In January 1950, APCC general body met at Madras and passed a resolution demanding Madras be the temporary capital of Andhra province and upon creation of Vishalandhra, Hyderabad become the permanent capital.

 

Swami Sitaram, a Congress Party worker who became a Saadhu, took up the cause that Venkatapayya fought for decades. He started his fast unto death on August 16, 1951. 35 days into Swami Sitaram’s fast, Vinoba Bhave intervened and convinced Sitaram to give up his fast and promised to reason with Nehru. However, Bhave failed to impress upon Nehru for the formation of a Telugu state.

 

Potti Sriramulu consulted Swami Sitaram and obtained permission to start his fast until death. After 57 days of fasting Potti Sriramulu passed away. Following Amarajeevi’s death there was widespread violence and Nehru agreed to the formation of the Andhra state. Telugus' claim to Madras was denied by Nehru, given Rajaji’s intense lobbying.

 

Telangana separatists often cite an article written by Sri M. Narayan Reddy, former M.P. from Nizamabad where he referenced Potti Sriramulu’s letters about the status of Madras and claims that Potti Sriramulu fast was just to win Madras for Telugus.

 

Yes, Madras was a contentious issue at that time. However, Sri Narayan Reddy looked through a narrow prism to reach his conclusions. He ignored 50 years of Telugus’ struggles for a state, which culminated in the death of Potti Sriramulu.

 

Now, let’s switch gears and quickly look at Nizam Telangana.

 

Peasants of Nizam Telangana rose up against the feudal system and shook up the foundation of the Hyderabad state. Following Police Action initiated by the Indian government, Hyderabad state became free of Nizam’s atrocious rule.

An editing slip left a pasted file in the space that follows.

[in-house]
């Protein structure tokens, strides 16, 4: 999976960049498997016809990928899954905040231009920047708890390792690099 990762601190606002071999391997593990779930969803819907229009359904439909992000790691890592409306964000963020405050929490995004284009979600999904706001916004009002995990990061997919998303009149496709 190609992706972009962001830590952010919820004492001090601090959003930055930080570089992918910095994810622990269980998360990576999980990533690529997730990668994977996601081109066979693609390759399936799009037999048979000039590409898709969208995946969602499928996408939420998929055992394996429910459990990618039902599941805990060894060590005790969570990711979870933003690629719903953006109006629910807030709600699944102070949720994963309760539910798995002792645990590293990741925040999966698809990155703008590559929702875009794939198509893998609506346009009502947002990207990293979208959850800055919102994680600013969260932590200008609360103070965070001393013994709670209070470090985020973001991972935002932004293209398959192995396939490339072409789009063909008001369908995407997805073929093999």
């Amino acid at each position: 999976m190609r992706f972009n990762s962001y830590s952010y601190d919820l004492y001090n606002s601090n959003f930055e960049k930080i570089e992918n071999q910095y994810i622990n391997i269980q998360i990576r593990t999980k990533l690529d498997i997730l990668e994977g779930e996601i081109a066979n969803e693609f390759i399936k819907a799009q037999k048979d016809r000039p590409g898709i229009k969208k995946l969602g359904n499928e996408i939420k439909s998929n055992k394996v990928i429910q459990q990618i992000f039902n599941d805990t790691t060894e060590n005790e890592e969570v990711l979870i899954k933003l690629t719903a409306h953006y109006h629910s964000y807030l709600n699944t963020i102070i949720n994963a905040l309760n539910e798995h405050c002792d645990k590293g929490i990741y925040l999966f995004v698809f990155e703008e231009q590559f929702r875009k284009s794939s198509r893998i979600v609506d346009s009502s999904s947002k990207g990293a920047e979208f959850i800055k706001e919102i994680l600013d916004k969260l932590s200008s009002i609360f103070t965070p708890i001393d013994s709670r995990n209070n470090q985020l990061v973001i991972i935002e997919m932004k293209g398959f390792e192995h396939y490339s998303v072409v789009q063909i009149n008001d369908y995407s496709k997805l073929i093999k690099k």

Nehru publicly expressed disinterest for Vishalandhra accusing Telugus of having imperialistic tendencies. He appointed Fazal Ali commission to make a recommendation on the future of Hyderabad state’s constitution. As expected, Fazal Ali toed Nehru’s line and recommended keeping Nizam Telangana region as a separate state for 5 years.

 

The elected representatives of the Nizam Telangana region rose up against the irrational recommendation made by Fazal Ali. Legislators of the Hyderabad state met and debated the issue for a week in the Assembly. Under the leadership of Burugula Ramakrishna Rao, they discussed a resolution favoring the creation of Vishalandhra. Out of 174 representatives in the Assembly, 103 favored Vishalandhra, 29 favored a Telangana state, whereas 15 remained neutral. If one just takes people’s representatives from the Nizam Telangana region, 59 favored Vishalandhra, whereas 25 favored Telangana, and 1 remained neutral.

 

Clearly, there is overwhelming evidence that Telugus across Nizam, Kosta, and Seema wanted to be part of Andhra Pradesh. This desire existed ever since the Young Men’s Literary Association was formed in A.D. 1904. At the time of the formation of Andhra Pradesh state an overwhelming 70% of the people’s representatives from Nizam Telangana supported Vishalandhra.

 

So, how can the separatists claim that Telugu people from the Nizam region wanted a separate state for over 50 years?